AACR: New cancer cases predicted to rise above 2.3 million by 2035


The American Association for Cancer Research (AACR) has released its annual Cancer Progress Report spotlighting 22 new approvals for cancer treatment during the last 12 months.

Among the advances outlined in the AACR Cancer Progress Report 2018 are “revolutionary new immunotherapeutics called CAR T–cell therapies, exciting new targeted radiotherapeutics, and numerous new targeted therapeutics that are expanding the scope of precision medicine,” the AACR said in a written statement.

Despite this progress, however, cancer continues to pose immense public health challenges.

The number of new cancer cases in the United States is predicted to increase from more than 1.7 million in 2018 to almost 2.4 million in 2035, due in large part to the rising number of people age 65 and older, according to the report.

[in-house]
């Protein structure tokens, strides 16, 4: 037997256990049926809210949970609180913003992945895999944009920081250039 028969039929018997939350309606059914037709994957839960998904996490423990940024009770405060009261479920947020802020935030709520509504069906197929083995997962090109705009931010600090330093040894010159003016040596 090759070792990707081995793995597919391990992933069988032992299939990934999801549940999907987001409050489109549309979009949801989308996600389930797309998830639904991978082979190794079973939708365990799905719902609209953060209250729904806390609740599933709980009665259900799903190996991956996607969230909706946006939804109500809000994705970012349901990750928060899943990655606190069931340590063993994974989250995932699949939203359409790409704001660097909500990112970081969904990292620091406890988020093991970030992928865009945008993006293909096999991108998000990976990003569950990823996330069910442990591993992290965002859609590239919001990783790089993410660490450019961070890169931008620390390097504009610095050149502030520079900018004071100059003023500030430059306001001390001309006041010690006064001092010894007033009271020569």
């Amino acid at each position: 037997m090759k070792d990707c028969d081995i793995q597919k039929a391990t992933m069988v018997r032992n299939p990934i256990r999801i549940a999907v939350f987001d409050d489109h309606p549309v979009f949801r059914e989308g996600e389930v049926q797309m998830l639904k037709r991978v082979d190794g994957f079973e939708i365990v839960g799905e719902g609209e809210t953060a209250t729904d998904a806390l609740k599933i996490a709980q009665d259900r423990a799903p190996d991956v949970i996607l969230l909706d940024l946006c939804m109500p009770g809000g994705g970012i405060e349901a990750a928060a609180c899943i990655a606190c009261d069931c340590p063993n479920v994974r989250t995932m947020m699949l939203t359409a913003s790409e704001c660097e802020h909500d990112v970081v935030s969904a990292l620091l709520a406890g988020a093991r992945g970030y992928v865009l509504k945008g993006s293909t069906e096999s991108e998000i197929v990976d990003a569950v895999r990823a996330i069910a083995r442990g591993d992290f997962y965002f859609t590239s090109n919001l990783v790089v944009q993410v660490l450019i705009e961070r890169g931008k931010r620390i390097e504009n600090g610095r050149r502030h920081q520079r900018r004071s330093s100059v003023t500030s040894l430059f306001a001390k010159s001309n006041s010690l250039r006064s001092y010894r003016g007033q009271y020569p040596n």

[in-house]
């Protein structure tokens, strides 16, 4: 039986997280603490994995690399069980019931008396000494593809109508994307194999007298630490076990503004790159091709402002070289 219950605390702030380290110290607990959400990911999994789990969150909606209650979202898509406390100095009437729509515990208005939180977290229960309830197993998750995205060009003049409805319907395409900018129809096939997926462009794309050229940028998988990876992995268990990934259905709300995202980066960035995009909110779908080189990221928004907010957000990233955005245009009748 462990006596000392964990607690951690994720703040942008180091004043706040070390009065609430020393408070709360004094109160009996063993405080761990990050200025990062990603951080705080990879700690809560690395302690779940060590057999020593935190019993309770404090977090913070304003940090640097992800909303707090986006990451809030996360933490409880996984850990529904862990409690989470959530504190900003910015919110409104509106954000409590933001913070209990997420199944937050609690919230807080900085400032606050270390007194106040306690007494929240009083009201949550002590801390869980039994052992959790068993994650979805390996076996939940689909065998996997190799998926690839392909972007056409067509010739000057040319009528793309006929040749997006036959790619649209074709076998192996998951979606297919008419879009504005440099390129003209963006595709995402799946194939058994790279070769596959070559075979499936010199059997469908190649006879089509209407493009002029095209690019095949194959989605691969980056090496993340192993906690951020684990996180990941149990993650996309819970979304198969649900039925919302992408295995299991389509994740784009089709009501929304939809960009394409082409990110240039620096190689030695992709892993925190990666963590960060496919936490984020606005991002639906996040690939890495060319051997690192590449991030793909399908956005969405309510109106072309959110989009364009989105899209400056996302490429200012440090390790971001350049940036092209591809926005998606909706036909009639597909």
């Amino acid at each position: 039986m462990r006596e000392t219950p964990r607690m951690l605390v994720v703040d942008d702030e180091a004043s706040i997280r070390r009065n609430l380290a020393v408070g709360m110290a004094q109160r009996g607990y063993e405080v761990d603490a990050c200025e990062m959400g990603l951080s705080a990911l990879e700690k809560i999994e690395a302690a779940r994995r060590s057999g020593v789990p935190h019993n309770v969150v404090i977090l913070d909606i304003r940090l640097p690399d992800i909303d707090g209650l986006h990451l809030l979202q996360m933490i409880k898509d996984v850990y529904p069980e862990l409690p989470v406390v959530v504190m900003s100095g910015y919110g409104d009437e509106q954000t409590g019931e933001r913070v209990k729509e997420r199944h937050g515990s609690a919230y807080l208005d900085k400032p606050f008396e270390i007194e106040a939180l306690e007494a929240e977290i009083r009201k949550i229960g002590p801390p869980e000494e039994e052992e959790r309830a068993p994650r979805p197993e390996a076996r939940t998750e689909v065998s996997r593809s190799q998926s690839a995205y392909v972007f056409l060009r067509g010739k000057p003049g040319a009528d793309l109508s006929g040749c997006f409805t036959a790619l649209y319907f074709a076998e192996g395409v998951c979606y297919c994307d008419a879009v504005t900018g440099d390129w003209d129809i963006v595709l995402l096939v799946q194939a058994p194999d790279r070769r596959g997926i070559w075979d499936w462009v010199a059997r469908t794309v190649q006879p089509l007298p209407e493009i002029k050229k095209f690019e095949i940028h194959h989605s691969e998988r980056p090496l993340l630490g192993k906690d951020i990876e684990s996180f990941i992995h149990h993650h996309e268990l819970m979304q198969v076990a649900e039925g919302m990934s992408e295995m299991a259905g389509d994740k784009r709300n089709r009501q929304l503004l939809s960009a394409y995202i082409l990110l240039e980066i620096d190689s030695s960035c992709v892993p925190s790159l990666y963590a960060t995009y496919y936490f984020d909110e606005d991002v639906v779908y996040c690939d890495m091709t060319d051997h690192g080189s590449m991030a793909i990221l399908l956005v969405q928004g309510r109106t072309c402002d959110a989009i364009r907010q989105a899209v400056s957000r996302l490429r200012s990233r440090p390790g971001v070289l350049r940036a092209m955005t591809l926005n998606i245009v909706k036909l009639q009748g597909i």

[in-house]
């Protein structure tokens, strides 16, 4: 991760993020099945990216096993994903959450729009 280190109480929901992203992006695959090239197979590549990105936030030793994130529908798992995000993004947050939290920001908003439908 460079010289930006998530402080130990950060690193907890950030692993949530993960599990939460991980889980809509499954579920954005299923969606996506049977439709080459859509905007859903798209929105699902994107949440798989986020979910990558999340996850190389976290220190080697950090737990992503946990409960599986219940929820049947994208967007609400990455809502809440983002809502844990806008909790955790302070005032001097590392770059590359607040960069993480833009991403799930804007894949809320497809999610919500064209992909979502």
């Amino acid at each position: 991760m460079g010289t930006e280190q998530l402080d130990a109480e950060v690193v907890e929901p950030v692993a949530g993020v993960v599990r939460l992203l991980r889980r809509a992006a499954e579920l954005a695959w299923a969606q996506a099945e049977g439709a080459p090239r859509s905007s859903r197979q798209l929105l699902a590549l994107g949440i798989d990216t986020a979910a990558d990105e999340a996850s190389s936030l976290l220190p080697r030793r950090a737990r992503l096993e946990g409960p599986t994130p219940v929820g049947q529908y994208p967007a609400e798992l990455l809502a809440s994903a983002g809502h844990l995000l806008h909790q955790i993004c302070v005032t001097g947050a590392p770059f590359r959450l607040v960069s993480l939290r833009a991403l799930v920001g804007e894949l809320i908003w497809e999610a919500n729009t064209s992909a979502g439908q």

AACR calls on elected officials to:

  • Maintain “robust, sustained, and predictable growth” of the National Institutes of Health budget, increasing it at least $2 billion in fiscal year (FY) 2019, for a total funding level of at least $39.1 billion.
  • Make sure that the $711 million in funding provided through the 21st Century Cures Act for targeted initiatives – including the National Cancer Moonshot – “is fully appropriated in FY 2019 and is supplemental to the healthy increase for the NIH’s base budget.”
  • Raise the Food and Drug Administration’s base budget in FY 2019 to $3.1 billion – a $308 million increase above its FY 2018 level – to secure support for regulatory science and speed the development of medical products, ones that are safe and effective. Particularly, in FY 2019, the AACR backs a funding level of $20 million for the FDA Oncology Center of Excellence.
  • Provide the Centers for Disease Control and Prevention Cancer Prevention and Control Programs with total funding of at least $517 million. This would include funding for “comprehensive cancer control, cancer registries, and screening and awareness programs for specific cancers.”

Read the full report and watch video stories from patients here.

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